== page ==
Some checks are made payable to multiple people. For example, a check may be written to a husband and wife. The right way to endorse these checks depends on how they're written.
There's a difference between "and" and "or". If you've studied symbolic logic or computer programming you're already familiar with the concept.
"And" Means Everybody
Checks made payable to multiple parties using "and" should be signed by everybody named on the payee line. For example, a check made payable to "John and Jane Doe" should be signed by both John and Jane. Keep this in mind next time you write a check to multiple people - if you want to make life easy don't use "and".
If all of the payees own an account (like a joint account for a married couple) it may be possible to deposit the check without both signatures.
"Or" Means Anybody
Checks made payable to multiple parties using "or" can be signed by just one party. For example, a check made payable to "John or Jane Doe" can be signed by either John or Jane.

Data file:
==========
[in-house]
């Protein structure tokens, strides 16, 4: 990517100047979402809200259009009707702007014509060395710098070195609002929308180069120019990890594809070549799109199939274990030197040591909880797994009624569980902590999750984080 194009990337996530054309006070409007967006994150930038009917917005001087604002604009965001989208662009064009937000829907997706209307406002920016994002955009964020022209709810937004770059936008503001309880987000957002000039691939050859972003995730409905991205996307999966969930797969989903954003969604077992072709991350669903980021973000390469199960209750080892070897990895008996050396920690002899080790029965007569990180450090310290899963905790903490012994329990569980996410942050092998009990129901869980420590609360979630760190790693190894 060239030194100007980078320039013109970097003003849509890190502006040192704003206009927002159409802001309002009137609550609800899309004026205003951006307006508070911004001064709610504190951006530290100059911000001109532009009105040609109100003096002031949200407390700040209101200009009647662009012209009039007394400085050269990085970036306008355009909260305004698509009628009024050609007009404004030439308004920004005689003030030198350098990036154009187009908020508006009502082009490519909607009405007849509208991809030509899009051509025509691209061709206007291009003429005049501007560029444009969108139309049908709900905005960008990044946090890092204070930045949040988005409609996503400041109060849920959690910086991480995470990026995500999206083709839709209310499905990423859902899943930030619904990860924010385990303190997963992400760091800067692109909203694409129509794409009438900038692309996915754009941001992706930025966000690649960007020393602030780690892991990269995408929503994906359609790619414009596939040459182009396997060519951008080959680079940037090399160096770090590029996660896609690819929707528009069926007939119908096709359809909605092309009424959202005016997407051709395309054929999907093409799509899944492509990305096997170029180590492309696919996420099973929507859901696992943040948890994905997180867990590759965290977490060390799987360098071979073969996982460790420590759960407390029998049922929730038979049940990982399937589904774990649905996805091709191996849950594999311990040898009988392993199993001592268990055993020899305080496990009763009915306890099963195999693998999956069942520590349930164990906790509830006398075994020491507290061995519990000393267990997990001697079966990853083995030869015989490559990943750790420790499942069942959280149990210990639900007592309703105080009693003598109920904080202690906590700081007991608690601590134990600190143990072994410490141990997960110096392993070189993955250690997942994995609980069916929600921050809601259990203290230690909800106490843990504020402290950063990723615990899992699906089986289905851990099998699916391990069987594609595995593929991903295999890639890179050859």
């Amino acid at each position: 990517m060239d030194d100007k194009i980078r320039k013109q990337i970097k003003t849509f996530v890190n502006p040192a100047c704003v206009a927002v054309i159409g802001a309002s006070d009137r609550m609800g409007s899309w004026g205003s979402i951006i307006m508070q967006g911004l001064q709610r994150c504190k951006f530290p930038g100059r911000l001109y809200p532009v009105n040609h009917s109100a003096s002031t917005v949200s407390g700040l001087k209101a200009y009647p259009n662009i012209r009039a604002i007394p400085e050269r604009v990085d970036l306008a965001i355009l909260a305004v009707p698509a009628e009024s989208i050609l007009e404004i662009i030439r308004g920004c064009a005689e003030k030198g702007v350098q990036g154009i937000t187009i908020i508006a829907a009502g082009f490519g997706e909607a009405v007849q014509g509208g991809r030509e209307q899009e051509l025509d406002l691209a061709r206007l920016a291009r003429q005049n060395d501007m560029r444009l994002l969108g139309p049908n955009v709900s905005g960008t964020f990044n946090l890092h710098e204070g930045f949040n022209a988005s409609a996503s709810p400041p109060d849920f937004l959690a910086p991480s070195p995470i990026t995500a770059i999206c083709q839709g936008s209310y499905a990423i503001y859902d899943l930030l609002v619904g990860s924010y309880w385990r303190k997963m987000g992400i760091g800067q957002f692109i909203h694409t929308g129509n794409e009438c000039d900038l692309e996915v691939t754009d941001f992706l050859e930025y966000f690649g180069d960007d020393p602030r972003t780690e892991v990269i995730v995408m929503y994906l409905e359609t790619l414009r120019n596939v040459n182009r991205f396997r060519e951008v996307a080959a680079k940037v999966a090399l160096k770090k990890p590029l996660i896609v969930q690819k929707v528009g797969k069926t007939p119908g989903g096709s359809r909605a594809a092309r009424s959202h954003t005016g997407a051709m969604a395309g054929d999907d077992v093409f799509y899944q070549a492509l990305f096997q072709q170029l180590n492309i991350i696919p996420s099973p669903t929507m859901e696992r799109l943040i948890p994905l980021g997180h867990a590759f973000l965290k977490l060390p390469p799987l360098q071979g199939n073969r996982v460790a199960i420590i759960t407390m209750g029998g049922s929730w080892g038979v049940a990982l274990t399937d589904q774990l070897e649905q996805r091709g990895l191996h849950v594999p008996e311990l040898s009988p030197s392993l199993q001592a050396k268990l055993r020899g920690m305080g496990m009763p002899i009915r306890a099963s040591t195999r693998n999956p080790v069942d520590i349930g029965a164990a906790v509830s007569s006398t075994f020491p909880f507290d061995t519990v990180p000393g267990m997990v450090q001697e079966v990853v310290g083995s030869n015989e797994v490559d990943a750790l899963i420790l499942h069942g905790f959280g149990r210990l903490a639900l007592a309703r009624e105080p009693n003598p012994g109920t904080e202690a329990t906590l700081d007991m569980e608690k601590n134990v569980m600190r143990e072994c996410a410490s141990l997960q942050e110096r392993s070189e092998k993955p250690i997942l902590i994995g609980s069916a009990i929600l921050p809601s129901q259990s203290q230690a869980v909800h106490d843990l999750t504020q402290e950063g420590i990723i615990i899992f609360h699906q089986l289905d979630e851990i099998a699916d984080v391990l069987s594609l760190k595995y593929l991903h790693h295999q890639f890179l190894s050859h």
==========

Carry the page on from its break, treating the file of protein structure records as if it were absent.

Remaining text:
What if it’s not Clear?
Sometimes a check is issued and you can’t find “and” or “or” anywhere. What happens then? The answer is probably not as clear as you’d like. As far as the law is concerned, you can most likely treat the check as if it says “or.” The Uniform Commercial Code, which generally serves as a template for how these transactions are handled, says that “ambiguous” checks can be negotiated by anybody.
However, your bank doesn’t have to work this way. Banks can always be more careful if they want to, and they might require that everybody endorse the check (they might even require that everybody be present -- not just sign it).
It's not always clear how to handle these checks. You can try your luck and simply attempt to deposit or cash them with just one payee's signature. Or, you can call the banks involved (the bank that the check is drawn on, and the one where you’ll deposit it) and ask what they require. Don’t be surprised if you get conflicting answers from different people. In some cases, checks will be deposited with a single signature -- even if the bank’s rules require everybody’s signature -- because the missing signatures go unnoticed.
Ultimately you’ll have to decide what’s best for you. Consider how easy it is to get everybody’s signature, and whether or not you can tolerate delays if the bank comes back and wants more signatures.
Return to the main page on How to Endorse Checks.